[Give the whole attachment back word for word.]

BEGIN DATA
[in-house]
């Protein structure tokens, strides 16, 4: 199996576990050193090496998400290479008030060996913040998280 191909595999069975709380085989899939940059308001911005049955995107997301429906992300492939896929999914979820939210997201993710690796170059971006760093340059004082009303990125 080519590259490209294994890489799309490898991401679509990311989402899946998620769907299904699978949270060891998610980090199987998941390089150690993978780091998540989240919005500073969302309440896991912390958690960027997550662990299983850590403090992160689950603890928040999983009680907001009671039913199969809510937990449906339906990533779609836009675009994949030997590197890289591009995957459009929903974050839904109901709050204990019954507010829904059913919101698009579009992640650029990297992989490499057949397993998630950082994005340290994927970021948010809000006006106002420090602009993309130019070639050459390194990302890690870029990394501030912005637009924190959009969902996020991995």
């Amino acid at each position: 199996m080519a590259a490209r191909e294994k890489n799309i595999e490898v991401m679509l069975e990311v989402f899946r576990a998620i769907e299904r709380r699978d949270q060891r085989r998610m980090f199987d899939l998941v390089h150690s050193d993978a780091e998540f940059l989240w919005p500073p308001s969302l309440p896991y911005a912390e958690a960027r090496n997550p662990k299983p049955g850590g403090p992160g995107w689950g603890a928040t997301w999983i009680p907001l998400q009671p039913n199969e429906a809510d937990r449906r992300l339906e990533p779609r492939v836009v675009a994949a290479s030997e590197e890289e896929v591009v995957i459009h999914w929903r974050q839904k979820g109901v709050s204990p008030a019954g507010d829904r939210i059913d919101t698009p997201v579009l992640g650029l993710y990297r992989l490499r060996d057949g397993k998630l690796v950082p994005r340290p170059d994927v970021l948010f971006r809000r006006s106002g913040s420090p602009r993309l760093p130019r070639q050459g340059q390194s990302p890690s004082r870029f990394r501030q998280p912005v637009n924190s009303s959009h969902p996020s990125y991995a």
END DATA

[in-house]
């Protein structure tokens, strides 16, 4: 199996576990050193090496998400290479008030060996913040998280 191909595999069975709380085989899939940059308001911005049955995107997301429906992300492939896929999914979820939210997201993710690796170059971006760093340059004082009303990125 080519590259490209294994890489799309490898991401679509990311989402899946998620769907299904699978949270060891998610980090199987998941390089150690993978780091998540989240919005500073969302309440896991912390958690960027997550662990299983850590403090992160689950603890928040999983009680907001009671039913199969809510937990449906339906990533779609836009675009994949030997590197890289591009995957459009929903974050839904109901709050204990019954507010829904059913919101698009579009992640650029990297992989490499057949397993998630950082994005340290994927970021948010809000006006106002420090602009993309130019070639050459390194990302890690870029990394501030912005637009924190959009969902996020991995």
């Amino acid at each position: 199996m080519a590259a490209r191909e294994k890489n799309i595999e490898v991401m679509l069975e990311v989402f899946r576990a998620i769907e299904r709380r699978d949270q060891r085989r998610m980090f199987d899939l998941v390089h150690s050193d993978a780091e998540f940059l989240w919005p500073p308001s969302l309440p896991y911005a912390e958690a960027r090496n997550p662990k299983p049955g850590g403090p992160g995107w689950g603890a928040t997301w999983i009680p907001l998400q009671p039913n199969e429906a809510d937990r449906r992300l339906e990533p779609r492939v836009v675009a994949a290479s030997e590197e890289e896929v591009v995957i459009h999914w929903r974050q839904k979820g109901v709050s204990p008030a019954g507010d829904r939210i059913d919101t698009p997201v579009l992640g650029l993710y990297r992989l490499r060996d057949g397993k998630l690796v950082p994005r340290p170059d994927v970021l948010f971006r809000r006006s106002g913040s420090p602009r993309l760093p130019r070639q050459g340059q390194s990302p890690s004082r870029f990394r501030q998280p912005v637009n924190s009303s959009h969902p996020s990125y991995a």